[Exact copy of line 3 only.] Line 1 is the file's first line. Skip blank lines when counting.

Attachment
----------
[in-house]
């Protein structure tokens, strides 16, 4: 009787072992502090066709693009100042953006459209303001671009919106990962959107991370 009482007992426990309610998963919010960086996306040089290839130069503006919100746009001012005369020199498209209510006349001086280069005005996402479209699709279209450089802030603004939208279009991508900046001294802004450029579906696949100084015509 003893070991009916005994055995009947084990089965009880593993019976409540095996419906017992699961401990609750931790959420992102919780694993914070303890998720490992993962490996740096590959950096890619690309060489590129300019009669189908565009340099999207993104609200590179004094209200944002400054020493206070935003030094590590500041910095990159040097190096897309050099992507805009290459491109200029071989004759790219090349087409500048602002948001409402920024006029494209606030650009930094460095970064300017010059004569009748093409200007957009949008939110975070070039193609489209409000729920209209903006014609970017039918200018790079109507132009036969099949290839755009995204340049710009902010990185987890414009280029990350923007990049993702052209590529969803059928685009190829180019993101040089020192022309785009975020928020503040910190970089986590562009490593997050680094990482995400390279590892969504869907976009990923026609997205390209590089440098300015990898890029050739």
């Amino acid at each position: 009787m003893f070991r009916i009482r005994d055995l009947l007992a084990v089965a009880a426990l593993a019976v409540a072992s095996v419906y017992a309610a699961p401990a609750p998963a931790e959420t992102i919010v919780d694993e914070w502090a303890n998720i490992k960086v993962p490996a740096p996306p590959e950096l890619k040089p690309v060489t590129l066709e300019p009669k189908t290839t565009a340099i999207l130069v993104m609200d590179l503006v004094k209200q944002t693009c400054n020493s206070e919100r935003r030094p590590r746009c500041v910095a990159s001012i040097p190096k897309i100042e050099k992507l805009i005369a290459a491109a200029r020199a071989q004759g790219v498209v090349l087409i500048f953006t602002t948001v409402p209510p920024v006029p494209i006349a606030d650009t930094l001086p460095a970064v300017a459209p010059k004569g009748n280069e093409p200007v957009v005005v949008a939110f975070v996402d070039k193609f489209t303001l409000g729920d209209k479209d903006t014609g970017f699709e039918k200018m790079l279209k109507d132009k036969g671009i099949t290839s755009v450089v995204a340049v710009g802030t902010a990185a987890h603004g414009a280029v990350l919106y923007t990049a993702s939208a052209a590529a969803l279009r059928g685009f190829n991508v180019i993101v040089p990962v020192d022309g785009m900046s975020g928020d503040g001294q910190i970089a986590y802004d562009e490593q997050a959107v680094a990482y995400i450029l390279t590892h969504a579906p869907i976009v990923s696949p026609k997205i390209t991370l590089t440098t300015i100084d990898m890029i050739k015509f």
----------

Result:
């Amino acid at each position: 009787m003893f070991r009916i009482r005994d055995l009947l007992a084990v089965a009880a426990l593993a019976v409540a072992s095996v419906y017992a309610a699961p401990a609750p998963a931790e959420t992102i919010v919780d694993e914070w502090a303890n998720i490992k960086v993962p490996a740096p996306p590959e950096l890619k040089p690309v060489t590129l066709e300019p009669k189908t290839t565009a340099i999207l130069v993104m609200d590179l503006v004094k209200q944002t693009c400054n020493s206070e919100r935003r030094p590590r746009c500041v910095a990159s001012i040097p190096k897309i100042e050099k992507l805009i005369a290459a491109a200029r020199a071989q004759g790219v498209v090349l087409i500048f953006t602002t948001v409402p209510p920024v006029p494209i006349a606030d650009t930094l001086p460095a970064v300017a459209p010059k004569g009748n280069e093409p200007v957009v005005v949008a939110f975070v996402d070039k193609f489209t303001l409000g729920d209209k479209d903006t014609g970017f699709e039918k200018m790079l279209k109507d132009k036969g671009i099949t290839s755009v450089v995204a340049v710009g802030t902010a990185a987890h603004g414009a280029v990350l919106y923007t990049a993702s939208a052209a590529a969803l279009r059928g685009f190829n991508v180019i993101v040089p990962v020192d022309g785009m900046s975020g928020d503040g001294q910190i970089a986590y802004d562009e490593q997050a959107v680094a990482y995400i450029l390279t590892h969504a579906p869907i976009v990923s696949p026609k997205i390209t991370l590089t440098t300015i100084d990898m890029i050739k015509f």